The precise season when young smelt go down to the sea in the Gulf of Maine streams is yet to be learned; probably early in summer. We seined several hundred fry, 1¼ to 13/5 inches long, October 1, 1924, on a beach of Mount Desert Island, evidence that the rate of growth is about the same for our smelt during its first summer and autumn as for the European, i. e., to a length of 1¾ to 2¾ inches.
Most of the smelt evidently do not spawn until they have passed an autumn, a winter, a summer, and a second winter in salt water.
East coast of North America from eastern Labrador, Strait of Belle Isle, and the Gulf of St. Lawrence southward regularly to New Jersey, and reported to Virginia; running up streams and rivers to spawn. Smelt, also, are landlocked naturally in many lakes and ponds in New Hampshire and in Maine, also in Lake Champlain, and in various Canadian lakes.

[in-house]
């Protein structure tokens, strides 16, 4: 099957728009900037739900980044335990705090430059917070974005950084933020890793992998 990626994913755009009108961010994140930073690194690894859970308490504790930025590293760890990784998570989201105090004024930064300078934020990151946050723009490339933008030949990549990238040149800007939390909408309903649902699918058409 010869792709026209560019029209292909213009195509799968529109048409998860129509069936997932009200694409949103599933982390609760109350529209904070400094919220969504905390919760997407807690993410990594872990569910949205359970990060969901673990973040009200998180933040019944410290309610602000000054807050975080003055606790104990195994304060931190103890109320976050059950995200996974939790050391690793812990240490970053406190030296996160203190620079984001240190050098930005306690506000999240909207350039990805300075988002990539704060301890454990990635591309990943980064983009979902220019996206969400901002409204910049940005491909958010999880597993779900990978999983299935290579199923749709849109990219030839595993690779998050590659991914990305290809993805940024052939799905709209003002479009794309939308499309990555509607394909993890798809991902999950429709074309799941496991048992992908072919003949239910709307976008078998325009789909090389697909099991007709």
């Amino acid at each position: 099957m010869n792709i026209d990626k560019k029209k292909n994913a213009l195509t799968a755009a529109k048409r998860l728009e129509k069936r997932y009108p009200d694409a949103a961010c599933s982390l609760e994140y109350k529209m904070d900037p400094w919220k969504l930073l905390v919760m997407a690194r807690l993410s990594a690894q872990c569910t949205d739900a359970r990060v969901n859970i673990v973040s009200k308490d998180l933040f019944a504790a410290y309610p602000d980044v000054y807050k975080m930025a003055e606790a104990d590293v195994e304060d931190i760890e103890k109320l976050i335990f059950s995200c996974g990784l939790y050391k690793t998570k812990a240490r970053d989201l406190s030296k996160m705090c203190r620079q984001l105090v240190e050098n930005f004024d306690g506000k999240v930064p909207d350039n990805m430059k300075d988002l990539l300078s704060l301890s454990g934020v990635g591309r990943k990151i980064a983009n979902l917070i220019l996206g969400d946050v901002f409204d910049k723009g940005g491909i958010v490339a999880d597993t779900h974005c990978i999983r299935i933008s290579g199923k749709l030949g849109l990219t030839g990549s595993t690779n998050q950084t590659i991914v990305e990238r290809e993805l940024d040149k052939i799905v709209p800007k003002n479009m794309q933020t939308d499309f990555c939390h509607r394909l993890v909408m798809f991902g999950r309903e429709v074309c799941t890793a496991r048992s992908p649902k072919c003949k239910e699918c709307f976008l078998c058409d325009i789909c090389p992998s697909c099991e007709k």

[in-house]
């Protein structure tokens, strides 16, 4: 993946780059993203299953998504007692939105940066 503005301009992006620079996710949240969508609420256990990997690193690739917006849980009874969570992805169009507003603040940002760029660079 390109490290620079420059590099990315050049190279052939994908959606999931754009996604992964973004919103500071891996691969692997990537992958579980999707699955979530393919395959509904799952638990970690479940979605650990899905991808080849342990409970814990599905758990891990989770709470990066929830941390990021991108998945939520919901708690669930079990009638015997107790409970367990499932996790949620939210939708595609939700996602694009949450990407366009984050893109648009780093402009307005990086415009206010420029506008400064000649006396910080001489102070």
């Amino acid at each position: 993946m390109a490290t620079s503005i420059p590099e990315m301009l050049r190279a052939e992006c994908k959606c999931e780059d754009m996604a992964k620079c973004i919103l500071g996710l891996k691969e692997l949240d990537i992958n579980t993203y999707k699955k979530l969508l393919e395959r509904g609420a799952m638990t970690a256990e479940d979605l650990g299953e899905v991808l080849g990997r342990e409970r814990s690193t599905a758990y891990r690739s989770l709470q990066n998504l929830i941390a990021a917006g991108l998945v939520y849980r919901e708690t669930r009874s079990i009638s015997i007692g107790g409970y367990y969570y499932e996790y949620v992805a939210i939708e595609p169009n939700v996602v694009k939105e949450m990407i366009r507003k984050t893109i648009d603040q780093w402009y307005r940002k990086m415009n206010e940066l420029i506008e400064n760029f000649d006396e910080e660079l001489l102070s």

The smelt is a familiar little fish around the entire coast of the Gulf of Maine, but varies greatly in abundance from place to place according to the accessibility of streams suitable for spawning, from which it seldom wanders far alongshore. Smelt are plentiful, still, all around the inner parts of Massachusetts Bay and its tributary harbors, though many of the local streams are barred to them now; thence northward and eastward all along the coast of Maine; tolerably so in the region of Passamaquoddy Bay (catch for Charlotte County, New Brunswick, 7,400 pounds in 1945), and more so along the western shore of Nova Scotia (60,100 pounds for Yarmouth County in 1945). But they are less plentiful passing inward along the Nova Scotia shore of the Bay of Fundy, as illustrated by catches in 1945 of 20,100 pounds for Digby County, but only 7,600 pounds for Kings County, 2,000 pounds for Hants, and 1,800 for Colchester (covering the Minas Basin region). So few smelt exist along the New Brunswick side of the Bay, inward from the Passamaquoddy region, that none at all were reported for that stretch of coast in any year during the period 1939-1945. Doubtless this scarcity up the Bay is "due to absence of streams suitable for spawning, and the general turbidity of the water," as Jeffers has remarked.